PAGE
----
Guardian = ‘legal parent’
If you and your spouse passed away, or are mentally, physically, or legally unable to act as parents, a court will appoint someone to act as the child’s legal guardian, to make decisions regarding the child’s welfare, health, education, and basic finances.
Why should you choose a guardian?
The guardian will act as the parent for your children. Any child without parents must have a guardian. If you do not choose a guardian, the court may choose a guardian unrelated to your children, who will be paid out of your children’s assets. Or worse, your relatives may end up fighting over the right to raise your children.
The guardian you choose will have the responsibility to raise your children according to your desires. By making a choice, you can ensure that your children are raised with the standards and teachings that matter to you.
How can you choose a guardian?
The simplest way is with a will naming the person you want as guardian. For married couples, each spouse should have their own will naming the guardian. The will for the last living parent will decide who becomes guardian.
Conservator = ‘financial manager’
If the children will be left significant property or finances, the court may appoint a conservator to handle those assets. The conservator can be the same person as the guardian, but does not have to be.
Why should you choose a conservator?
If you have significant savings or property that would pass to your children, a conservator would likely be needed. You may not think your children will need a conservator, but your retirement savings, life insurance, or home can add up quickly. A conservator will definitely be needed if any real estate will be left to your child.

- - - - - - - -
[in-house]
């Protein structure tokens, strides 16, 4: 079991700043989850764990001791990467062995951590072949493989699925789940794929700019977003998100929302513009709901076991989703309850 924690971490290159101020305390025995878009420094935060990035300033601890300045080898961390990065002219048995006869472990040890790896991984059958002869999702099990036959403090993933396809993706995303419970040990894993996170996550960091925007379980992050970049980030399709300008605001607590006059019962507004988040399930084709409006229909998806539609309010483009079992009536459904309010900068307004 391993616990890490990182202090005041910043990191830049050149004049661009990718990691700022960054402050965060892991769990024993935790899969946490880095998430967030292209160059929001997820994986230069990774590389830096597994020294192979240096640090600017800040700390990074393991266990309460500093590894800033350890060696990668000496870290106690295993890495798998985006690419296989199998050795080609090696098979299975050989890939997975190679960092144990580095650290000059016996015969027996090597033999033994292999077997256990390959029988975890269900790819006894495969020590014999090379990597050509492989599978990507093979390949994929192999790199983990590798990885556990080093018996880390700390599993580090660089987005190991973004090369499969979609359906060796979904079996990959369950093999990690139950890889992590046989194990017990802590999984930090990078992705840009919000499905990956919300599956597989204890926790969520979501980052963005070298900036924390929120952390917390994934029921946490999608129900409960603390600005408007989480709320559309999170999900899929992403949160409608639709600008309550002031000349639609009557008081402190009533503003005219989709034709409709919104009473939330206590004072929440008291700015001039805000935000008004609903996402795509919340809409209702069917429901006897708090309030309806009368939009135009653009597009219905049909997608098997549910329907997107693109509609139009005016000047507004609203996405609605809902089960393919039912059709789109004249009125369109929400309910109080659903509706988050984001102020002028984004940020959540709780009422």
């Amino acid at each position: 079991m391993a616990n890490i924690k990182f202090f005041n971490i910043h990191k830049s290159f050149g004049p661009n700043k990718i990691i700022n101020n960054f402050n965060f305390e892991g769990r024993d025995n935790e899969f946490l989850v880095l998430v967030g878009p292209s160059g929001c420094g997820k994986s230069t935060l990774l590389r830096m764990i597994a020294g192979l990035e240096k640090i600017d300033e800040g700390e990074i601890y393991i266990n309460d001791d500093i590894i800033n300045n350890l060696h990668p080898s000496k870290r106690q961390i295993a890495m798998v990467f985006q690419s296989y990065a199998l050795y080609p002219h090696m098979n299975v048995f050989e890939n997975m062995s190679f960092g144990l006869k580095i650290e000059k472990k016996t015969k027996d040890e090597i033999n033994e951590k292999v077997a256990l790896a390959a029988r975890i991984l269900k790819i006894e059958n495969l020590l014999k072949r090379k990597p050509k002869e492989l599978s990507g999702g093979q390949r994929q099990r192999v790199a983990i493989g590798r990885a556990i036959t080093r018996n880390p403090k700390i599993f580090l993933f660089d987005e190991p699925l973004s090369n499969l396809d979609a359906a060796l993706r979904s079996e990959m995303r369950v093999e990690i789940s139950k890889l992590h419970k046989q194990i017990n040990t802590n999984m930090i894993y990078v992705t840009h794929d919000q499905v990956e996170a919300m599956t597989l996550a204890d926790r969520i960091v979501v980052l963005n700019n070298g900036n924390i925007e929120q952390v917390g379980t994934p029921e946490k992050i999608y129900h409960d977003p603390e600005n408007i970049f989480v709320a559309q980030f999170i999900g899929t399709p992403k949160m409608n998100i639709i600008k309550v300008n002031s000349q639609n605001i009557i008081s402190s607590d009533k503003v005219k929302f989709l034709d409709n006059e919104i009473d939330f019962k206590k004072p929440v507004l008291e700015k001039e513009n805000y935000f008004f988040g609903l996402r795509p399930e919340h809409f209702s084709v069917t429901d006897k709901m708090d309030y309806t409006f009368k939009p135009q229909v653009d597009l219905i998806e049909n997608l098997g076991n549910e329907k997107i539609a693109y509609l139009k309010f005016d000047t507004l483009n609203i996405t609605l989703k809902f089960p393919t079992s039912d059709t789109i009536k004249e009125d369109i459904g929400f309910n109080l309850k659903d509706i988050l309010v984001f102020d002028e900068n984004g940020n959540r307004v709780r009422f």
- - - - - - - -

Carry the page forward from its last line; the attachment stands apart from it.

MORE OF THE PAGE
The person you trust as a guardian may not be the best at handling money, or you may have a sibling who understands finances, but is unable to act as a parent. Appointing a separate conservator can also reduce the burden on the guardian.
How can you choose a conservator?
Just as with the guardian, you can name a conservator in the same will for each parent.
Trusts = ‘rules for protecting your children’
Trusts have many uses; distributing assets, protecting property, preserving wealth, avoiding taxes. But when it comes to your children, a trust can be vital to preserving your estate until your children are old enough to manage their own finances. A conservator has the responsibility to manage your children’s assets. A trust sets the guidelines for how those assets should be used for your children’s benefit.
You can’t predict the future, but with the right planning, you can preserve it for your loved ones.